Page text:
Designer Answers: Tile

Today, Eheart designer Lela answers a few questions about tile–porcelain vs. ceramic, what’s trending, creative layouts and more!

Q: What’s the difference between porcelain and ceramic?
Lela: Ceramic tiles are generally made from red or white clay mixture, kiln fired, and are always finished with a durable glaze that carries the color and pattern. These tiles are often softer, more brittle and easier to cut than porcelain. Porcelain tile is made by a dust pressed method from porcelain clays, and they are nearly impermeable. Glazed porcelain tiles are harder than non-porcelain ceramic tiles, and are they’re suitable for any application–from residential to highest traffic commercial or industrial applications.

Q: Some porcelains are referred to as “through body” or “color body.” What does this mean, and why is it an important characteristic?
Lela: “Through Body” or “ Color Body” means the color or pattern runs all the way through the tile, rather than just on the face of the tile. This characteristic is important because if the surface of the tile starts wearing down or chips, it will be less noticeable in a through-body porcelain than it would be with other ceramic tiles (where the red or white clay would be exposed beneath the tile face).

Q: What are some examples of unique accent / decorative tiles to include in a tile design?
Lela: Accent tile allows the client to express his or her personality and add a punch to the design. A standard design I often use is the addition of an inlay of tile into a field of tile to make the design appear to look like an area rug. A while back, a designer asked Julie Anderson–a ceramic artist–to custom design fringe for an area rug inlay. The result was a classic, unique and timeless design.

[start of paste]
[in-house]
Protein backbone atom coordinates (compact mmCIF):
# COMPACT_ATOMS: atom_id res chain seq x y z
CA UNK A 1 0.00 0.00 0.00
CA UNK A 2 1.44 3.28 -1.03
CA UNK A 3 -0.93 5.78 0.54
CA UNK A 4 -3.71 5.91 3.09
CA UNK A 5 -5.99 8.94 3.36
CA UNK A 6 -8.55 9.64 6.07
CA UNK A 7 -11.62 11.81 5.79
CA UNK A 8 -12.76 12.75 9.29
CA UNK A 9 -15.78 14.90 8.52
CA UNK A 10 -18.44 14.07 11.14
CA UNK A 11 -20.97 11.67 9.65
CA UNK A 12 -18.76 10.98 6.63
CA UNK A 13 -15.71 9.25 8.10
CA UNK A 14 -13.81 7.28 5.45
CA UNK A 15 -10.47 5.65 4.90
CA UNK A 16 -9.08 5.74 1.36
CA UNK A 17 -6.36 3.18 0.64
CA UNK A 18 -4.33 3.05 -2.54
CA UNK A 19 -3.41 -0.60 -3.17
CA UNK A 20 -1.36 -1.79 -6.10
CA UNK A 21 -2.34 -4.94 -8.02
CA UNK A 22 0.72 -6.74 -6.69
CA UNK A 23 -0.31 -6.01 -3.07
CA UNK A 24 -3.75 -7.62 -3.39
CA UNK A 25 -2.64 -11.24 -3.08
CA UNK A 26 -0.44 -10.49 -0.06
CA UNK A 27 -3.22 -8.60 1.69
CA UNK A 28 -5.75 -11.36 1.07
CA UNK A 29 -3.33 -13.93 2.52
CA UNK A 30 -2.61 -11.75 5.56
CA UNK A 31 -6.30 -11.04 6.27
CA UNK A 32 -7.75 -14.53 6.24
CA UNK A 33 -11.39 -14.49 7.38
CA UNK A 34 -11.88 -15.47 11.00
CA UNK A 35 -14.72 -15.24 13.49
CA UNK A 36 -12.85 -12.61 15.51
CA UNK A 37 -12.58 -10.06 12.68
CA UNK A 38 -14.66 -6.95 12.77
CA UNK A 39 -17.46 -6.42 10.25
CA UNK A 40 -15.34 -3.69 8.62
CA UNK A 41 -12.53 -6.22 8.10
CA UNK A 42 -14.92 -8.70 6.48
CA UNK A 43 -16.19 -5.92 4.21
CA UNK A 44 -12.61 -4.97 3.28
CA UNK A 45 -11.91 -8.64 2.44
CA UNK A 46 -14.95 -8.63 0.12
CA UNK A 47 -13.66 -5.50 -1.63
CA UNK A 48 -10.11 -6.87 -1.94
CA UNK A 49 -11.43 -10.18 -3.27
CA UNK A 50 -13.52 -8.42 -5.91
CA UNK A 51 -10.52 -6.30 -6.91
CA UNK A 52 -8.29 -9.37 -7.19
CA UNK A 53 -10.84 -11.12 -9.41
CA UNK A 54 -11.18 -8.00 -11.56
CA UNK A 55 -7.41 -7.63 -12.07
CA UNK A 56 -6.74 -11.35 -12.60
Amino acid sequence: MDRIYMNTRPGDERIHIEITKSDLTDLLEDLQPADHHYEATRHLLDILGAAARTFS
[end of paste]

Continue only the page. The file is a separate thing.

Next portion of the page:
Q: What are some factors to consider if a client is looking for sustainable tile products?
Lela: By choosing tile, the client has already made the first step to sustainability, because tile has a longer lifesplan than many other products. Ceramic tiles have existed for thousands of years. As a matter of fact, archaeologists have unearthed numerous mosaic floors beneath the ashes of Pompeii. Ceramic tiles are also free from chemical off gassing. I would recommend looking into where is the tile originated. Does the tile need to be shipped from a long distance? Many times, tile is shipped from other countries and just the fuel used to get the tile to your job-site is not sustainable. Another factor I would say to consider is to find out if the factory recycles unused raw clay and if they run the factory to conserve water and energy in production.

Q: What are some of your current favorite tile products, and what do you love about them? 
Lela: I am loving the trend of monochromatic tiles with a relief design! May I say, “texture.”








Q: What are your favorite creative tile layouts?
Lela: My new favorite layouts deal with color blocking and the non traditional way of having a tile set vertically versus horizontally. Color Blocking allows a designer to use bold color without over powering the room occupant. Tile set vertically in bathrooms is intriguing because it gives you the illusion of water falling.  

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